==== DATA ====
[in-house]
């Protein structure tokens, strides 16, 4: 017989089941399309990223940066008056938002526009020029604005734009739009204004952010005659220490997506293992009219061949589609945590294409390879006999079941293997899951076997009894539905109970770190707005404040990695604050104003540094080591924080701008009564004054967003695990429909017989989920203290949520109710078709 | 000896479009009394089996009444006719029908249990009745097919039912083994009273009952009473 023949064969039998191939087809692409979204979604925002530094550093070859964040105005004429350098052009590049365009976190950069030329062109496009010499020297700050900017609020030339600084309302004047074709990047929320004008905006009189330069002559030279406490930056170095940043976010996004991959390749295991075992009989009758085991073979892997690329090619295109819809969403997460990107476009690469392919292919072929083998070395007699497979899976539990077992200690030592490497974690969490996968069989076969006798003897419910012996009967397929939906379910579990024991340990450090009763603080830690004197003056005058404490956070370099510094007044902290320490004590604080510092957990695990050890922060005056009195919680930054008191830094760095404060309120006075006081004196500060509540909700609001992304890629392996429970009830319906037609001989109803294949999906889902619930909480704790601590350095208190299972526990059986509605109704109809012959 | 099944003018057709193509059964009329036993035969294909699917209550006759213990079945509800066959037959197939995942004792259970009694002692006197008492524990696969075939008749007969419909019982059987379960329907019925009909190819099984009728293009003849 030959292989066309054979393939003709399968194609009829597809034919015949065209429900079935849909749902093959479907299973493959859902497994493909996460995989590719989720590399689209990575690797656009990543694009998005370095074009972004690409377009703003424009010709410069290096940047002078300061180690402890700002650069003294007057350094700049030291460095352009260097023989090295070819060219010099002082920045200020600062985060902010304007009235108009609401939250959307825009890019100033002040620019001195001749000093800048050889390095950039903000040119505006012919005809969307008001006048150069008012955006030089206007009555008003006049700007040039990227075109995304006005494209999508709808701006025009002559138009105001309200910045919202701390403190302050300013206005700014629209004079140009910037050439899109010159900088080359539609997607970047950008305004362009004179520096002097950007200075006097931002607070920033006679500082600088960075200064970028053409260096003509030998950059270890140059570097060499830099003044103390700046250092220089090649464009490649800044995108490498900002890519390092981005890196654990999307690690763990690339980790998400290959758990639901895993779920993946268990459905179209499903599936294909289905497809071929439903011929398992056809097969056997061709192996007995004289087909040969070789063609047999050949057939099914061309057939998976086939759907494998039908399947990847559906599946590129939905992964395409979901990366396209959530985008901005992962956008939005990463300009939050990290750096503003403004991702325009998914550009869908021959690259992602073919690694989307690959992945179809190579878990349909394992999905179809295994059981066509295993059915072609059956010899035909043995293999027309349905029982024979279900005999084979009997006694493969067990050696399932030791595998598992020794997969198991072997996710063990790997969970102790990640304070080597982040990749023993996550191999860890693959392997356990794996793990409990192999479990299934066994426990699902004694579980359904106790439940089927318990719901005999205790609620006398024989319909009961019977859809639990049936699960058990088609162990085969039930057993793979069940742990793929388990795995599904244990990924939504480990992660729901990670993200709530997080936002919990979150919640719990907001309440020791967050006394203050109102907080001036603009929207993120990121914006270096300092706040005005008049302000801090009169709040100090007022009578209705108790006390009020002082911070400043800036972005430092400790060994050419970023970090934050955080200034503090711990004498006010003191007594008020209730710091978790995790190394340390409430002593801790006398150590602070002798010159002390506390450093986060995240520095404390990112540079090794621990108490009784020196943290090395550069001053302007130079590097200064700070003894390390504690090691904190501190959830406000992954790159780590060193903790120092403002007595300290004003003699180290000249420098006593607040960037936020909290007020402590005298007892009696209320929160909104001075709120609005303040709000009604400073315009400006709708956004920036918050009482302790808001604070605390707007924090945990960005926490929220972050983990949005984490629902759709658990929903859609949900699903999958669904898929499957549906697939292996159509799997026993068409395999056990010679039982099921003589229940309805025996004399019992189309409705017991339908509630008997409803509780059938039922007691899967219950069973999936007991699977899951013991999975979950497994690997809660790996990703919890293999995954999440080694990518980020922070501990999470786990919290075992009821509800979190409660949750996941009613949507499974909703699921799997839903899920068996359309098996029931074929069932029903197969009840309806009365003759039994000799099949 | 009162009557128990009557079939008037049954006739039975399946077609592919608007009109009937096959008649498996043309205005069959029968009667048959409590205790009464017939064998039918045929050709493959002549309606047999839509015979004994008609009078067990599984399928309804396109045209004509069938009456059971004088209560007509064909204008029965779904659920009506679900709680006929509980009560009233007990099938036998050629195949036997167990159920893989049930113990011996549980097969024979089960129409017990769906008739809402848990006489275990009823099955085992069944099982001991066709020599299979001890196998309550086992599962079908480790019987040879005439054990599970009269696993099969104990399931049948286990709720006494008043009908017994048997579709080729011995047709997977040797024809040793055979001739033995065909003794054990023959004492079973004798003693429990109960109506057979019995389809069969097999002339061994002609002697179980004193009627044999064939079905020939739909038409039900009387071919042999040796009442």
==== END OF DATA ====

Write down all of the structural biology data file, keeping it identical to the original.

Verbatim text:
[in-house]
């Protein structure tokens, strides 16, 4: 017989089941399309990223940066008056938002526009020029604005734009739009204004952010005659220490997506293992009219061949589609945590294409390879006999079941293997899951076997009894539905109970770190707005404040990695604050104003540094080591924080701008009564004054967003695990429909017989989920203290949520109710078709 | 000896479009009394089996009444006719029908249990009745097919039912083994009273009952009473 023949064969039998191939087809692409979204979604925002530094550093070859964040105005004429350098052009590049365009976190950069030329062109496009010499020297700050900017609020030339600084309302004047074709990047929320004008905006009189330069002559030279406490930056170095940043976010996004991959390749295991075992009989009758085991073979892997690329090619295109819809969403997460990107476009690469392919292919072929083998070395007699497979899976539990077992200690030592490497974690969490996968069989076969006798003897419910012996009967397929939906379910579990024991340990450090009763603080830690004197003056005058404490956070370099510094007044902290320490004590604080510092957990695990050890922060005056009195919680930054008191830094760095404060309120006075006081004196500060509540909700609001992304890629392996429970009830319906037609001989109803294949999906889902619930909480704790601590350095208190299972526990059986509605109704109809012959 | 099944003018057709193509059964009329036993035969294909699917209550006759213990079945509800066959037959197939995942004792259970009694002692006197008492524990696969075939008749007969419909019982059987379960329907019925009909190819099984009728293009003849 030959292989066309054979393939003709399968194609009829597809034919015949065209429900079935849909749902093959479907299973493959859902497994493909996460995989590719989720590399689209990575690797656009990543694009998005370095074009972004690409377009703003424009010709410069290096940047002078300061180690402890700002650069003294007057350094700049030291460095352009260097023989090295070819060219010099002082920045200020600062985060902010304007009235108009609401939250959307825009890019100033002040620019001195001749000093800048050889390095950039903000040119505006012919005809969307008001006048150069008012955006030089206007009555008003006049700007040039990227075109995304006005494209999508709808701006025009002559138009105001309200910045919202701390403190302050300013206005700014629209004079140009910037050439899109010159900088080359539609997607970047950008305004362009004179520096002097950007200075006097931002607070920033006679500082600088960075200064970028053409260096003509030998950059270890140059570097060499830099003044103390700046250092220089090649464009490649800044995108490498900002890519390092981005890196654990999307690690763990690339980790998400290959758990639901895993779920993946268990459905179209499903599936294909289905497809071929439903011929398992056809097969056997061709192996007995004289087909040969070789063609047999050949057939099914061309057939998976086939759907494998039908399947990847559906599946590129939905992964395409979901990366396209959530985008901005992962956008939005990463300009939050990290750096503003403004991702325009998914550009869908021959690259992602073919690694989307690959992945179809190579878990349909394992999905179809295994059981066509295993059915072609059956010899035909043995293999027309349905029982024979279900005999084979009997006694493969067990050696399932030791595998598992020794997969198991072997996710063990790997969970102790990640304070080597982040990749023993996550191999860890693959392997356990794996793990409990192999479990299934066994426990699902004694579980359904106790439940089927318990719901005999205790609620006398024989319909009961019977859809639990049936699960058990088609162990085969039930057993793979069940742990793929388990795995599904244990990924939504480990992660729901990670993200709530997080936002919990979150919640719990907001309440020791967050006394203050109102907080001036603009929207993120990121914006270096300092706040005005008049302000801090009169709040100090007022009578209705108790006390009020002082911070400043800036972005430092400790060994050419970023970090934050955080200034503090711990004498006010003191007594008020209730710091978790995790190394340390409430002593801790006398150590602070002798010159002390506390450093986060995240520095404390990112540079090794621990108490009784020196943290090395550069001053302007130079590097200064700070003894390390504690090691904190501190959830406000992954790159780590060193903790120092403002007595300290004003003699180290000249420098006593607040960037936020909290007020402590005298007892009696209320929160909104001075709120609005303040709000009604400073315009400006709708956004920036918050009482302790808001604070605390707007924090945990960005926490929220972050983990949005984490629902759709658990929903859609949900699903999958669904898929499957549906697939292996159509799997026993068409395999056990010679039982099921003589229940309805025996004399019992189309409705017991339908509630008997409803509780059938039922007691899967219950069973999936007991699977899951013991999975979950497994690997809660790996990703919890293999995954999440080694990518980020922070501990999470786990919290075992009821509800979190409660949750996941009613949507499974909703699921799997839903899920068996359309098996029931074929069932029903197969009840309806009365003759039994000799099949 | 009162009557128990009557079939008037049954006739039975399946077609592919608007009109009937096959008649498996043309205005069959029968009667048959409590205790009464017939064998039918045929050709493959002549309606047999839509015979004994008609009078067990599984399928309804396109045209004509069938009456059971004088209560007509064909204008029965779904659920009506679900709680006929509980009560009233007990099938036998050629195949036997167990159920893989049930113990011996549980097969024979089960129409017990769906008739809402848990006489275990009823099955085992069944099982001991066709020599299979001890196998309550086992599962079908480790019987040879005439054990599970009269696993099969104990399931049948286990709720006494008043009908017994048997579709080729011995047709997977040797024809040793055979001739033995065909003794054990023959004492079973004798003693429990109960109506057979019995389809069969097999002339061994002609002697179980004193009627044999064939079905020939739909038409039900009387071919042999040796009442």